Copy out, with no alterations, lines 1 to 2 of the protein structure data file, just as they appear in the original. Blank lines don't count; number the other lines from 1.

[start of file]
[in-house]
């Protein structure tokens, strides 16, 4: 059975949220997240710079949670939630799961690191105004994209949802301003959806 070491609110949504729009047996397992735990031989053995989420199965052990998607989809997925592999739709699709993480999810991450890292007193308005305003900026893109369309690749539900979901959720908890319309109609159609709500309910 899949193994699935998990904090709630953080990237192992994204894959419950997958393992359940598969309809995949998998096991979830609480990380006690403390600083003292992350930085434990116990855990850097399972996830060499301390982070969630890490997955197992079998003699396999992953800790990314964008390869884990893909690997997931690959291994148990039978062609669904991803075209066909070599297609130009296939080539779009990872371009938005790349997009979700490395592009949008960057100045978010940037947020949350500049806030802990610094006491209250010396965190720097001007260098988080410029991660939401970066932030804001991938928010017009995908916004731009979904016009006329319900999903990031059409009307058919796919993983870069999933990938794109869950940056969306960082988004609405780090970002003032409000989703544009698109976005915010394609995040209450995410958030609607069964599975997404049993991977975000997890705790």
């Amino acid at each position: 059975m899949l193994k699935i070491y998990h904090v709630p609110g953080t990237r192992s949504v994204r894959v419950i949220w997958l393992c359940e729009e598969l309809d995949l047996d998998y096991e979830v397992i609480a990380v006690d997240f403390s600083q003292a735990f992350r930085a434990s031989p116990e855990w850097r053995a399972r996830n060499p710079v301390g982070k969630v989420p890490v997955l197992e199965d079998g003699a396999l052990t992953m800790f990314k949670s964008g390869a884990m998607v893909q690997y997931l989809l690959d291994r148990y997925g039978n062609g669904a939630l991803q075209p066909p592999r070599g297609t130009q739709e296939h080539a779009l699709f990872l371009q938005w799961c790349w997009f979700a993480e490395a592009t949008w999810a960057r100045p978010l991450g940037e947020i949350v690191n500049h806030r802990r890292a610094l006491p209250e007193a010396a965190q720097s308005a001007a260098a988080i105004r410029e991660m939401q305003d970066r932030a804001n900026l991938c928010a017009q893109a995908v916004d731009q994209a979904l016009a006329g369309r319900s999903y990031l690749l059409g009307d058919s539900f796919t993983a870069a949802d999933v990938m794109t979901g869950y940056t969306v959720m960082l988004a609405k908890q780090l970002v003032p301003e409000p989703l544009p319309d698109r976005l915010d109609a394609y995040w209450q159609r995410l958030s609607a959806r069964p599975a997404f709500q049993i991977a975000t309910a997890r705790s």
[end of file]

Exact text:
[in-house]
């Protein structure tokens, strides 16, 4: 059975949220997240710079949670939630799961690191105004994209949802301003959806 070491609110949504729009047996397992735990031989053995989420199965052990998607989809997925592999739709699709993480999810991450890292007193308005305003900026893109369309690749539900979901959720908890319309109609159609709500309910 899949193994699935998990904090709630953080990237192992994204894959419950997958393992359940598969309809995949998998096991979830609480990380006690403390600083003292992350930085434990116990855990850097399972996830060499301390982070969630890490997955197992079998003699396999992953800790990314964008390869884990893909690997997931690959291994148990039978062609669904991803075209066909070599297609130009296939080539779009990872371009938005790349997009979700490395592009949008960057100045978010940037947020949350500049806030802990610094006491209250010396965190720097001007260098988080410029991660939401970066932030804001991938928010017009995908916004731009979904016009006329319900999903990031059409009307058919796919993983870069999933990938794109869950940056969306960082988004609405780090970002003032409000989703544009698109976005915010394609995040209450995410958030609607069964599975997404049993991977975000997890705790």